I love the Spare Air system for its simplistic design and functionality. For around $300 it can definitely be a life saver, and I wouldn’t do shallow dives without it ever again.

My Product Rating: 

Dive 76

Date: May 19, 2013         Repetitive Dive: 1 of 1

Time In:  08:56  Time Out:  09:24    Time:   :28

Dive Location: Sharks Cove,  Oahu, HI.

Dive Shop:  Island Divers Hawaii – Scofield Barracks

Purpose: DMC – Open Water Dive 4

Dive Type:  Shore       Environ: Ocean / Salt

Conditions:  1-3′ Surf    Wt:  21lbs

Visibility: 20-30′

Air Temp:  81° F  Btm. Temp:  79° F

Max Depth:  25′    Average Depth: 17′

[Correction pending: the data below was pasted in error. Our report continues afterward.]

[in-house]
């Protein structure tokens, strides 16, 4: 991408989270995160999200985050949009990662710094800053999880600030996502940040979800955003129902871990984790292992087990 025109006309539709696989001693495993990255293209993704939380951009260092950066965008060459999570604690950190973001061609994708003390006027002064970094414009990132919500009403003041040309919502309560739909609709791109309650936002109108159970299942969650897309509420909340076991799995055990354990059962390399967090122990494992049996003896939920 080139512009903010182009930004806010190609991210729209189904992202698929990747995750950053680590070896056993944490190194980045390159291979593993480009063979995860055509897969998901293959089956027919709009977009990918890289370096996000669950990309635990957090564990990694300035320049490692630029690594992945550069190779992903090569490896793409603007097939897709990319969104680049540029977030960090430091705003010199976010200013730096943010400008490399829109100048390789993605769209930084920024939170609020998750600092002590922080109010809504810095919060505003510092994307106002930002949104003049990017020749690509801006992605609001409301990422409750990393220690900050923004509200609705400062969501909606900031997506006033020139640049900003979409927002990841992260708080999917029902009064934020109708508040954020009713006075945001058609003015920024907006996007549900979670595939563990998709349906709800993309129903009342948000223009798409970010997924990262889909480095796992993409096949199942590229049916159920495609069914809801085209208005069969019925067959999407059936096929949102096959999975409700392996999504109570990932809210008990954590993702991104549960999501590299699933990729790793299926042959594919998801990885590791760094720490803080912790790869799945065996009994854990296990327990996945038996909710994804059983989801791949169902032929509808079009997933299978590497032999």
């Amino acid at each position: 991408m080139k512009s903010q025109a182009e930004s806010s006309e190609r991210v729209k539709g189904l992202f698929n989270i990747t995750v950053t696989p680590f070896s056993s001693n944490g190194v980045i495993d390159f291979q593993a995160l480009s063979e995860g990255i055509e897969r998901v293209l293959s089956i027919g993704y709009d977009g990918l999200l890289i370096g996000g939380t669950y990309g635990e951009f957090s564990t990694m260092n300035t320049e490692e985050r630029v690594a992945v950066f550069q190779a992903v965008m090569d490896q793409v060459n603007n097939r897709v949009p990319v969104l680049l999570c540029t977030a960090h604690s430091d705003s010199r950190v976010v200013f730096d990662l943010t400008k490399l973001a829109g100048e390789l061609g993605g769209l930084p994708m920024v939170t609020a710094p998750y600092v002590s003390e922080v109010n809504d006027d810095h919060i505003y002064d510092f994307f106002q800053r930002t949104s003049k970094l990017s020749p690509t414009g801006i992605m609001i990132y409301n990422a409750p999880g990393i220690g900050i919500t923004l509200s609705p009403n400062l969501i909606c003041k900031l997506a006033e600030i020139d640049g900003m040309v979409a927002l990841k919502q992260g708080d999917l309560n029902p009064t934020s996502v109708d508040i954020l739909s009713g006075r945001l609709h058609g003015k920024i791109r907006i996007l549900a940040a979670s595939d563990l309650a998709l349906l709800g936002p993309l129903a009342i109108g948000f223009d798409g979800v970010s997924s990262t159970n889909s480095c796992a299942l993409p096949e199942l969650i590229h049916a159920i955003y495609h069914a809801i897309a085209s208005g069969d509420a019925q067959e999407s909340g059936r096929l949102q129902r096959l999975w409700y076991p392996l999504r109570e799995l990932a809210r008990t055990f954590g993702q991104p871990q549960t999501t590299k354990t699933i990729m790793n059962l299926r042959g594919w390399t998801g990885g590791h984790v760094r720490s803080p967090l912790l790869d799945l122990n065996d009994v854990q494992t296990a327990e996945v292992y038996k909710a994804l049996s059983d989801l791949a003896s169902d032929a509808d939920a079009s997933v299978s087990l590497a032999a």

Safety / Decompression Stops: None

Start PSI: 2,974    End PSI: 1,665      Air/EANx:  21%

Exposure Protection: 7-Mil Full Wetsuit, Hood, Boots, Gloves

Equipment: 3cf Spare Air, Dive Light, Scuba Pro Jet Fins

Notes:

The surf had come up a little from yesterday, which meant that the visibility would not be the greatest, and ended up being only about 20-30 feet. Since we had already completed 3 of the 4 required Open Water Dives, the students were given the option of making a second dive today as a “fun dive”. Since the visibility had gone down from yesterday, and the surf had come up a little the students chose not to do the additional “fun dive.

For the last dive of the students Open Water Diver course, Open Water Dives we went back to the sandy area at the center of Sharks Cove so that they could perform their required skills. Afterwards we took them on a short tour around the area, again taking them over rocks which made them go into shallower water to see if their buoyancy had improved.